Bentwood furniture

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Thonet’s design of the Bentwood chair had an enormous influence of the course of furniture design. Thonet was born in Prussia in 1796,he trained as a cabinet maker, and he developed steam bending of laminate wood. In 1842 he was granted an international patent to protect his methods from imitation. Once softened through immersion in steam or boiling water, the wood could be moulded into almost any shape with the help of a press.

A single piece of timber could be manipulated to form the back legs, uprights and top rail of a chair. Thonet’s process meant that furniture could be constructed from far fewer pieces and did away with the need of joints, simple screws and nuts would hold the parts together. In 1853 ,Thonet set up his own furniture company in Vienna that produced furniture that could be packed flat for shipping and assembled at it’s destination. Very quickly Thonet’s furniture was exported all over the world. His no.14 chair was developed for a local coffee house in Vienna, was so successful that before the turn of the 20th century 15 million had been made and sold throughout Europe. This was functional furniture for the masses rather than furniture as a signifiers of great wealth.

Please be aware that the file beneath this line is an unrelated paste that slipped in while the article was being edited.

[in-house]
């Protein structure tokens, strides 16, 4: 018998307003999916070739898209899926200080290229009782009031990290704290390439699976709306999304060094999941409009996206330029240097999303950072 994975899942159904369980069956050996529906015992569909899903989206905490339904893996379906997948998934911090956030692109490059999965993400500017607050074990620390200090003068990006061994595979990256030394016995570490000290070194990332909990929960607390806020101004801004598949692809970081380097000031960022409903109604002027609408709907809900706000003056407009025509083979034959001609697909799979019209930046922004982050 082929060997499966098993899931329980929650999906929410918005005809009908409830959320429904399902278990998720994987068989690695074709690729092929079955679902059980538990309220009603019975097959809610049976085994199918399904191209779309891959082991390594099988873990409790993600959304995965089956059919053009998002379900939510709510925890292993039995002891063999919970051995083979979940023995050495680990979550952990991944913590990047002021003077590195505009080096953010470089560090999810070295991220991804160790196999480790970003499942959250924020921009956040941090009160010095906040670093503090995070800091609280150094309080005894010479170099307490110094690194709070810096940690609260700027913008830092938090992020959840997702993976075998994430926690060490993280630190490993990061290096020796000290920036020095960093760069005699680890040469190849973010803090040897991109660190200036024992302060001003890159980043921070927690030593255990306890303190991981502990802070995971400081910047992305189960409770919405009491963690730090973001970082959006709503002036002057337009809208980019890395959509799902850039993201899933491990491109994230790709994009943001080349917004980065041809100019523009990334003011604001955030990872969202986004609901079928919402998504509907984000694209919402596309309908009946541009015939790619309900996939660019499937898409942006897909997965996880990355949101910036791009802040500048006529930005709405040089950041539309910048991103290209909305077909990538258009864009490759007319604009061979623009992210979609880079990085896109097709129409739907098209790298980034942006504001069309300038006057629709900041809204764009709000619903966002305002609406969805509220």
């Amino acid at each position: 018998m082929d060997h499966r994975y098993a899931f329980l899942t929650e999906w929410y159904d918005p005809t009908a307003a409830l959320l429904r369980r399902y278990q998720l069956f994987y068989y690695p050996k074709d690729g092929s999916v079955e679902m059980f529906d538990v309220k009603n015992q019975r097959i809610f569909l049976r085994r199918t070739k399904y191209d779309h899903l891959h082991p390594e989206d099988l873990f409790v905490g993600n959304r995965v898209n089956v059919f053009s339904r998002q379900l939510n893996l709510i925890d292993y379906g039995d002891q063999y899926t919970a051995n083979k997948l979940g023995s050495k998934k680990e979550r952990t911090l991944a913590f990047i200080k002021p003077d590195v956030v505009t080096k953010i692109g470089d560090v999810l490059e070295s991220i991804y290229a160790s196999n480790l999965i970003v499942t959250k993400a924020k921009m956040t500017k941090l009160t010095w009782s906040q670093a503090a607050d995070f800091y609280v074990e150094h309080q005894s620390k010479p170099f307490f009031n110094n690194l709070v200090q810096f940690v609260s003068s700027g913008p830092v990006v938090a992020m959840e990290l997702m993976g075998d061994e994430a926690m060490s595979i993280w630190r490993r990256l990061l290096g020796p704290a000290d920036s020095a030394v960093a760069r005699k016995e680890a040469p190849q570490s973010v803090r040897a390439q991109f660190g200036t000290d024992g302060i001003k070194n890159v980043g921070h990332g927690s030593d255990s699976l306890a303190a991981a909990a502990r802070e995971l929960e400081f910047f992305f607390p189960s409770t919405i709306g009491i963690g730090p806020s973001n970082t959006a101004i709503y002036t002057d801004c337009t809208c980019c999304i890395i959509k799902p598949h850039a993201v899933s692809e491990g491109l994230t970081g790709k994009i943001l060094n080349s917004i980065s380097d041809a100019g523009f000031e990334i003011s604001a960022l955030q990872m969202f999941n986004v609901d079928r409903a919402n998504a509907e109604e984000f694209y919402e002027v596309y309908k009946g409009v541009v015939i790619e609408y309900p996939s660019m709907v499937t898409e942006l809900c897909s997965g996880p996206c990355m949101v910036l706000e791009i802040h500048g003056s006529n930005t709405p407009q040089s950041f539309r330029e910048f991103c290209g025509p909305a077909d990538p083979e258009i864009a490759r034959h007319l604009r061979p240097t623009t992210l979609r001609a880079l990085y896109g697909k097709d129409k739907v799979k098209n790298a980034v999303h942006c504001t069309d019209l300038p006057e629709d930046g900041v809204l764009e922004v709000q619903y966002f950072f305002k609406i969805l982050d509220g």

Thonet’s designs were simple when compared to the ornate decorated furniture of so much mid 19th century furniture. Le Corbusier included Thonet’s design in his exhibition,l’Espirit Nouveau, which established his rejdecorative decoration in favour of function. Thonet’s influence has endured well into current times, he precipitated Charles and Ray Eames’s mass produced office chairs, and of course, the modern flat pack industry.